President Trump didn’t wait to take action on Coronavirus, from imposing swift travel restrictions on China to organizing a White House Task Force in January.
These early moves—which at the time drew criticism from some in Washington as an “overreaction”—have allowed America to slow the spread of the deadly virus today.
Together, America has mounted a full-scale response to the pandemic. In the Rose Garden yesterday, a number of CEOs joined the President to explain how they’ve transformed their own companies to help fight the virus:
- Honeywell is multiplying its production of N95 masks several times over.
- Jockey plans to deliver 30,000 to 50,000 hospital gowns per week.
- United Technologies donated 90,000 pieces of personal protective equipment to FEMA last week–with 1 million more on the way.
As great American businesses step up, citizens across the country are doing their part to slow the spread, too. “The choices and sacrifices we make will determine the fate of this virus and, really, the fate of our victory,” President Trump says.
POLL: Americans want better from their news media
A majority of Americans—60 percent, according to Gallup—support the President’s response to the Coronavirus pandemic. A slightly smaller majority, 59 percent, approve of Congress’ handling of the crisis. The poll was conducted before President Trump signed the bipartisan CARES Act, which is supported by 77 percent of U.S. adults.
In fact, nearly all of the institutions surveyed by Gallup earned high marks from the public. Americans approve of the efforts by hospitals, state governments, schools, daycares, Federal agencies, and employers to confront the global outbreak together.
There was one exception: the news media. A majority of Americans, 55 percent, disapprove of how the media has handled the Coronavirus response.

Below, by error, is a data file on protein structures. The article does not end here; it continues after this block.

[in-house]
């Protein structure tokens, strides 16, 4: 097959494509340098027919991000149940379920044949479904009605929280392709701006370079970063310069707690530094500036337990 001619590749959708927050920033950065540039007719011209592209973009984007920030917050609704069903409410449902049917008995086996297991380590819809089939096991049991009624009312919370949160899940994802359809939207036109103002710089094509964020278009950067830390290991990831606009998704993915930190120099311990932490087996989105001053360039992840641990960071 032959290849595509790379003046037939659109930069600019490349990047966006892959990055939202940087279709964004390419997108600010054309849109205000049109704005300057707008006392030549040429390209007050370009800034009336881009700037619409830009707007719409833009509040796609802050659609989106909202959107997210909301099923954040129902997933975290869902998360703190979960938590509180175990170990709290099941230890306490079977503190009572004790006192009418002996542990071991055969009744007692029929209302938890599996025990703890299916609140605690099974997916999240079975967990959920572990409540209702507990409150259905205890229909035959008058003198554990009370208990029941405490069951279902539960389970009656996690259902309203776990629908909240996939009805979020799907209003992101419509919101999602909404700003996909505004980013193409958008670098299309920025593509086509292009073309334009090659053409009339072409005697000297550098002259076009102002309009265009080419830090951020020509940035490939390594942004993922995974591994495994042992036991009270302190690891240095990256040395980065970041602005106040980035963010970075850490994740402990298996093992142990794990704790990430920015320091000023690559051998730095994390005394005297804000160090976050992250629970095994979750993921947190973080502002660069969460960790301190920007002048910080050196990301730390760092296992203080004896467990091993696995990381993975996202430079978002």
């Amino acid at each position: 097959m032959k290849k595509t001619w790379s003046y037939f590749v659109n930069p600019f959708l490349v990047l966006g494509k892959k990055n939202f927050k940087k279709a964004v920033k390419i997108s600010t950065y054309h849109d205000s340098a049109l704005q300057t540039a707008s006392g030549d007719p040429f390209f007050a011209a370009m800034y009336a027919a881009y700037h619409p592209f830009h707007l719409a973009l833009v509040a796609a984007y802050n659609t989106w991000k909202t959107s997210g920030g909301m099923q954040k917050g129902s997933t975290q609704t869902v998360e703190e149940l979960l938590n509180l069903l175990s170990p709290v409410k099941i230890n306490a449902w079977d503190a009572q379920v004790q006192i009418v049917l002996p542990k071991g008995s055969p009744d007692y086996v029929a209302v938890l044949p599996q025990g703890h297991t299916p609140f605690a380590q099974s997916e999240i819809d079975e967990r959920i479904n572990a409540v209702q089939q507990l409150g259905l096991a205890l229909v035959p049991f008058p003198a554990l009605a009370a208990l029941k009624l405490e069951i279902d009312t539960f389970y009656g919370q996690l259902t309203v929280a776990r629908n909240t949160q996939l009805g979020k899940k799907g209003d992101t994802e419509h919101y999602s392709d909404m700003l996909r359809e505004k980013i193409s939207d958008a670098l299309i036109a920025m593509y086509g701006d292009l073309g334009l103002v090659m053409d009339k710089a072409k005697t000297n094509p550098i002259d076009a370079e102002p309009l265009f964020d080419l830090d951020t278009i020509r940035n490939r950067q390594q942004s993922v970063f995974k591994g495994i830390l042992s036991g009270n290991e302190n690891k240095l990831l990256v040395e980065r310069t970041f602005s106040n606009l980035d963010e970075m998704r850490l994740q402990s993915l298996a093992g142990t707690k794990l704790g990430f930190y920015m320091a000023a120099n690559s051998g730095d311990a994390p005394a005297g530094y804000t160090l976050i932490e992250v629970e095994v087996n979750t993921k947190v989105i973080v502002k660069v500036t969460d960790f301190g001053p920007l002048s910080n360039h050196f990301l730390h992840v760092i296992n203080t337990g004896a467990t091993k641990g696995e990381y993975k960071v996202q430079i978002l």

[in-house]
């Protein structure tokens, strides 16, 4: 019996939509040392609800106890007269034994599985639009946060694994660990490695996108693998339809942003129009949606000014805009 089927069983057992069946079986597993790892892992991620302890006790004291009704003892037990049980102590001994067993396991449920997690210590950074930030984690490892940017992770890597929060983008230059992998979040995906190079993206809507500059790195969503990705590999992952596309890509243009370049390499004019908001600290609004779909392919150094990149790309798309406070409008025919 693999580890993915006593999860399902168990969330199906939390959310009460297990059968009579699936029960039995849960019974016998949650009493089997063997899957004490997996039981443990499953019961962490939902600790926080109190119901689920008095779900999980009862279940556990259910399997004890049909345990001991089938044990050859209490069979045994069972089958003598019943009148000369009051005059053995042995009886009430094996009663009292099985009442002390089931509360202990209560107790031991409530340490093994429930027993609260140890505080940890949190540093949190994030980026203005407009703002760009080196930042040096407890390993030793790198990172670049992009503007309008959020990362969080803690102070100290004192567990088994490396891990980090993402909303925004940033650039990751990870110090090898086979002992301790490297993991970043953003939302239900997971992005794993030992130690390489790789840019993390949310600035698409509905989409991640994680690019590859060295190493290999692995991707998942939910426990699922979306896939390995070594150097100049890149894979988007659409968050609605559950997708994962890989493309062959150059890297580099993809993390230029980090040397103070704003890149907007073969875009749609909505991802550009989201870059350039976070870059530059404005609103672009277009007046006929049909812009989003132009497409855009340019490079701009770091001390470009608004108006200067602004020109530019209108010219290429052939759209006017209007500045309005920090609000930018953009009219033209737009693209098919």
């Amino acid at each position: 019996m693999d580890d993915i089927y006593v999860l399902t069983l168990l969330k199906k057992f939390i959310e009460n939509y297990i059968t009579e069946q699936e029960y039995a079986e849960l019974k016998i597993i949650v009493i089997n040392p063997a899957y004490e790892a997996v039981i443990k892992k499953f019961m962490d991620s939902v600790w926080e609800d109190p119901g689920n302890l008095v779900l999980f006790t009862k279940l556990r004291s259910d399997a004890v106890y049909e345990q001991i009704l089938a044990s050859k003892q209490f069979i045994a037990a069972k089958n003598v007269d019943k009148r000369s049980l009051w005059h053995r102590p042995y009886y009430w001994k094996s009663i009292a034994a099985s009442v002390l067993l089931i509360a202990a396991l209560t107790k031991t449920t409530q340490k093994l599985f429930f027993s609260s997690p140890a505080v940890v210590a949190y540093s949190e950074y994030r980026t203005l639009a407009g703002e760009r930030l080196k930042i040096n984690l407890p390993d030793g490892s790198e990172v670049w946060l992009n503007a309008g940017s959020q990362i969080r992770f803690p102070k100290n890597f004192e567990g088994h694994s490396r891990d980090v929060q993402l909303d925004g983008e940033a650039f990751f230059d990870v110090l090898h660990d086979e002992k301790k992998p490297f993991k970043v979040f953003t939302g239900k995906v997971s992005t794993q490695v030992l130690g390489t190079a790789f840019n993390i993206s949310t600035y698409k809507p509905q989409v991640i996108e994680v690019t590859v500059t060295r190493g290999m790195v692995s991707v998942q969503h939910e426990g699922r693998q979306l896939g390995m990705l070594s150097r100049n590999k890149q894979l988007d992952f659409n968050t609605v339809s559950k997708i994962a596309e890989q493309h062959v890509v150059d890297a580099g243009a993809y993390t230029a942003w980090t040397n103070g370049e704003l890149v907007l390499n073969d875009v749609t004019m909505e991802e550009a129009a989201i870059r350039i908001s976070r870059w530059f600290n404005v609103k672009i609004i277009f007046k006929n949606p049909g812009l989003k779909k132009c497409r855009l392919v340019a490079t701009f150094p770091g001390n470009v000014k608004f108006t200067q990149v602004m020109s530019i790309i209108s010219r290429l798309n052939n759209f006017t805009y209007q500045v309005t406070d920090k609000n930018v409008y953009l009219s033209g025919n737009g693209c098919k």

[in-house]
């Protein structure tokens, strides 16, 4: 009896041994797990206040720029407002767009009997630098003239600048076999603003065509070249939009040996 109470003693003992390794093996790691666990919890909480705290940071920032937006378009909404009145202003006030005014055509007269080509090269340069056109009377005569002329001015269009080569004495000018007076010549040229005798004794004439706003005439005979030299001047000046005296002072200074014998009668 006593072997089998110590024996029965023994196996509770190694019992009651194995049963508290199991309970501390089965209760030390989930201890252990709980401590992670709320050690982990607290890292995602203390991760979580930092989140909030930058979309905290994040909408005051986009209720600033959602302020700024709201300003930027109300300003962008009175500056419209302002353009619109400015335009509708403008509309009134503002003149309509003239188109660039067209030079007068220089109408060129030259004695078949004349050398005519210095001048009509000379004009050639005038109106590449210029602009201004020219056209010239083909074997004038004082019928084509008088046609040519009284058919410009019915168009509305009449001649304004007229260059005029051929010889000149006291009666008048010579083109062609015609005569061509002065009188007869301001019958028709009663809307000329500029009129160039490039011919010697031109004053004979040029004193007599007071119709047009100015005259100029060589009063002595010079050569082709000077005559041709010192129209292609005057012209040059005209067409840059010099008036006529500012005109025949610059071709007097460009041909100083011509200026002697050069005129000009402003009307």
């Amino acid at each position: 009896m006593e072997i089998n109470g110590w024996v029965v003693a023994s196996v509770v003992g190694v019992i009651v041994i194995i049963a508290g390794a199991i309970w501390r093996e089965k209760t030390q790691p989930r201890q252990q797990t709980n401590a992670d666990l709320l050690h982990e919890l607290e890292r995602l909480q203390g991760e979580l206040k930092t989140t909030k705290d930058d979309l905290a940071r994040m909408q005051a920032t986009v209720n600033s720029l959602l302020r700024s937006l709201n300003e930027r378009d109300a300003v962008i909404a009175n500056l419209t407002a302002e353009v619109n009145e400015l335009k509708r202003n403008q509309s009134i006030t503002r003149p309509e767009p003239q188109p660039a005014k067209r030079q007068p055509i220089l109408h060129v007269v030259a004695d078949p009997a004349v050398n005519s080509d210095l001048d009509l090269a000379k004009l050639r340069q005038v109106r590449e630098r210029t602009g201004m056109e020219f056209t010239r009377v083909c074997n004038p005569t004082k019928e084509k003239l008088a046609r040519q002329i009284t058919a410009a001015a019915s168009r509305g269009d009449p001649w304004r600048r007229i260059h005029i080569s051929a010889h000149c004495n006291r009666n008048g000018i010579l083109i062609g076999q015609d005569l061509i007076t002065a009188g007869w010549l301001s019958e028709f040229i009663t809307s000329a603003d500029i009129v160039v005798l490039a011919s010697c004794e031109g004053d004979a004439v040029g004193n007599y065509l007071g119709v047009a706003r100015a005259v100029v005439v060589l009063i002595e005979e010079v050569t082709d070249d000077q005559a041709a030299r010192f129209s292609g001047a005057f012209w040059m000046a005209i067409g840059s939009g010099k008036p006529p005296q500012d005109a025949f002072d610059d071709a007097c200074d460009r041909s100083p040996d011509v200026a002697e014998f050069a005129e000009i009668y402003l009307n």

Facts and results matter, especially during a crisis. Leaders across the country are putting politics aside to get to work. President Trump and Congress have joined forces on several major emergency-relief bills. Governors are implementing crucial public safety measures. Businesses are repurposing factories to make more masks and other medical supplies available.
Many in the media, however, continue to put ratings before country. Last month, Politico and others spread the false story that President Trump called the Coronavirus “a hoax.” This misinformation came after the Administration had already taken crucial steps to combat the pandemic, including travel restrictions on China in January.
Other pundits have actively rooted for the American response to fail. “On Friday March 20, MSNBC’s Rachel Maddow said President Trump was lying when he said the U.S. Navy hospital ships would arrive in Los Angeles and New York City in the near future” to help treat patients, Chrissy Clark wrote for The Federalist yesterday.
“Exactly a week later, the USNS Mercy arrived in the Port of Los Angeles.” And yesterday, the USNS Comfort docked at Pier 90 in New York City.
Washington pundits and reporters must start listening to the American public more and to each other less. As the country fights this Coronavirus together, timely and trustworthy information is essential. The news media should prioritize facts and constructive debate—not obsessive attacks on this President based on false narratives.
Americans have had enough, and they’ve said so clearly. It’s time to hear them.\